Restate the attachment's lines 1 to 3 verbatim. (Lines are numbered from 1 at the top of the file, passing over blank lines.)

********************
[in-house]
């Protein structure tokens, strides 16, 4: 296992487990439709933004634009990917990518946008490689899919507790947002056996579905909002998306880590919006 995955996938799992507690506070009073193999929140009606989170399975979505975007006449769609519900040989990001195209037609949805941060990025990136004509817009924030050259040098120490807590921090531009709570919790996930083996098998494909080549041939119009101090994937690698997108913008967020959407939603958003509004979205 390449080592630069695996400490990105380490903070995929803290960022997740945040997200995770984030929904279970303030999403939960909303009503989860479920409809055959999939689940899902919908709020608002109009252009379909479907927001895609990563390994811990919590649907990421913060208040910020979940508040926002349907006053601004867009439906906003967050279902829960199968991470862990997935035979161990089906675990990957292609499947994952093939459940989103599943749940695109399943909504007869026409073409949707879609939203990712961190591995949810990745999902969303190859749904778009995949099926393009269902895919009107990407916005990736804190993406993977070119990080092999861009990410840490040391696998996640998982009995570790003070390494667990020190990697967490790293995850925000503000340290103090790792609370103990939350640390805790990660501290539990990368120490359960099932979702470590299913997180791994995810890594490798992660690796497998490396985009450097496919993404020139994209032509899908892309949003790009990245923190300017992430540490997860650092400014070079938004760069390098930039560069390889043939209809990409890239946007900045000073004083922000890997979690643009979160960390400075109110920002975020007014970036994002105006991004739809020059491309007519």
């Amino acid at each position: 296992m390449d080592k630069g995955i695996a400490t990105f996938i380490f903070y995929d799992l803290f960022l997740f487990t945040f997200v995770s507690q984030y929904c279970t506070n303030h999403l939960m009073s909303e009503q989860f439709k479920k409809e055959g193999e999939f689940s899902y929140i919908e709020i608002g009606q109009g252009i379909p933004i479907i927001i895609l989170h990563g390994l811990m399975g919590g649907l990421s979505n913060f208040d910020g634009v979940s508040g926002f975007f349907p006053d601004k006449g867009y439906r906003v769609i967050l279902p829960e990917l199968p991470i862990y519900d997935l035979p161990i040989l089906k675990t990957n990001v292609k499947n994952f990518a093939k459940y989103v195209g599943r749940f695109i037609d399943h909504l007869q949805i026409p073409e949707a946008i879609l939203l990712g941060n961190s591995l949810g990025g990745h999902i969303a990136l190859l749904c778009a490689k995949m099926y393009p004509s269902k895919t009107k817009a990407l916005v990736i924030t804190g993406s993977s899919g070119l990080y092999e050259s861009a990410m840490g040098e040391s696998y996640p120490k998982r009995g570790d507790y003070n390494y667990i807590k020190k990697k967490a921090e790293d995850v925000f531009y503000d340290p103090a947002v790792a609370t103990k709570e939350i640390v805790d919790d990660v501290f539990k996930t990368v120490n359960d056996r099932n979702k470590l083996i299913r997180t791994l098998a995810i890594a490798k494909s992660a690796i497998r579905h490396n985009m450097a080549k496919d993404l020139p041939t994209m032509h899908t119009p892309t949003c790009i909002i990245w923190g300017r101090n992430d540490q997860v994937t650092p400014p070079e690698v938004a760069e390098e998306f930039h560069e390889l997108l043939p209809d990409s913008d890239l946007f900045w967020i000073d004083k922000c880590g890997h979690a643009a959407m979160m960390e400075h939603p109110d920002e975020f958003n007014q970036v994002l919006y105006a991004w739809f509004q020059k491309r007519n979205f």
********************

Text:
[in-house]
């Protein structure tokens, strides 16, 4: 296992487990439709933004634009990917990518946008490689899919507790947002056996579905909002998306880590919006 995955996938799992507690506070009073193999929140009606989170399975979505975007006449769609519900040989990001195209037609949805941060990025990136004509817009924030050259040098120490807590921090531009709570919790996930083996098998494909080549041939119009101090994937690698997108913008967020959407939603958003509004979205 390449080592630069695996400490990105380490903070995929803290960022997740945040997200995770984030929904279970303030999403939960909303009503989860479920409809055959999939689940899902919908709020608002109009252009379909479907927001895609990563390994811990919590649907990421913060208040910020979940508040926002349907006053601004867009439906906003967050279902829960199968991470862990997935035979161990089906675990990957292609499947994952093939459940989103599943749940695109399943909504007869026409073409949707879609939203990712961190591995949810990745999902969303190859749904778009995949099926393009269902895919009107990407916005990736804190993406993977070119990080092999861009990410840490040391696998996640998982009995570790003070390494667990020190990697967490790293995850925000503000340290103090790792609370103990939350640390805790990660501290539990990368120490359960099932979702470590299913997180791994995810890594490798992660690796497998490396985009450097496919993404020139994209032509899908892309949003790009990245923190300017992430540490997860650092400014070079938004760069390098930039560069390889043939209809990409890239946007900045000073004083922000890997979690643009979160960390400075109110920002975020007014970036994002105006991004739809020059491309007519």
């Amino acid at each position: 296992m390449d080592k630069g995955i695996a400490t990105f996938i380490f903070y995929d799992l803290f960022l997740f487990t945040f997200v995770s507690q984030y929904c279970t506070n303030h999403l939960m009073s909303e009503q989860f439709k479920k409809e055959g193999e999939f689940s899902y929140i919908e709020i608002g009606q109009g252009i379909p933004i479907i927001i895609l989170h990563g390994l811990m399975g919590g649907l990421s979505n913060f208040d910020g634009v979940s508040g926002f975007f349907p006053d601004k006449g867009y439906r906003v769609i967050l279902p829960e990917l199968p991470i862990y519900d997935l035979p161990i040989l089906k675990t990957n990001v292609k499947n994952f990518a093939k459940y989103v195209g599943r749940f695109i037609d399943h909504l007869q949805i026409p073409e949707a946008i879609l939203l990712g941060n961190s591995l949810g990025g990745h999902i969303a990136l190859l749904c778009a490689k995949m099926y393009p004509s269902k895919t009107k817009a990407l916005v990736i924030t804190g993406s993977s899919g070119l990080y092999e050259s861009a990410m840490g040098e040391s696998y996640p120490k998982r009995g570790d507790y003070n390494y667990i807590k020190k990697k967490a921090e790293d995850v925000f531009y503000d340290p103090a947002v790792a609370t103990k709570e939350i640390v805790d919790d990660v501290f539990k996930t990368v120490n359960d056996r099932n979702k470590l083996i299913r997180t791994l098998a995810i890594a490798k494909s992660a690796i497998r579905h490396n985009m450097a080549k496919d993404l020139p041939t994209m032509h899908t119009p892309t949003c790009i909002i990245w923190g300017r101090n992430d540490q997860v994937t650092p400014p070079e690698v938004a760069e390098e998306f930039h560069e390889l997108l043939p209809d990409s913008d890239l946007f900045w967020i000073d004083k922000c880590g890997h979690a643009a959407m979160m960390e400075h939603p109110d920002e975020f958003n007014q970036v994002l919006y105006a991004w739809f509004q020059k491309r007519n979205f």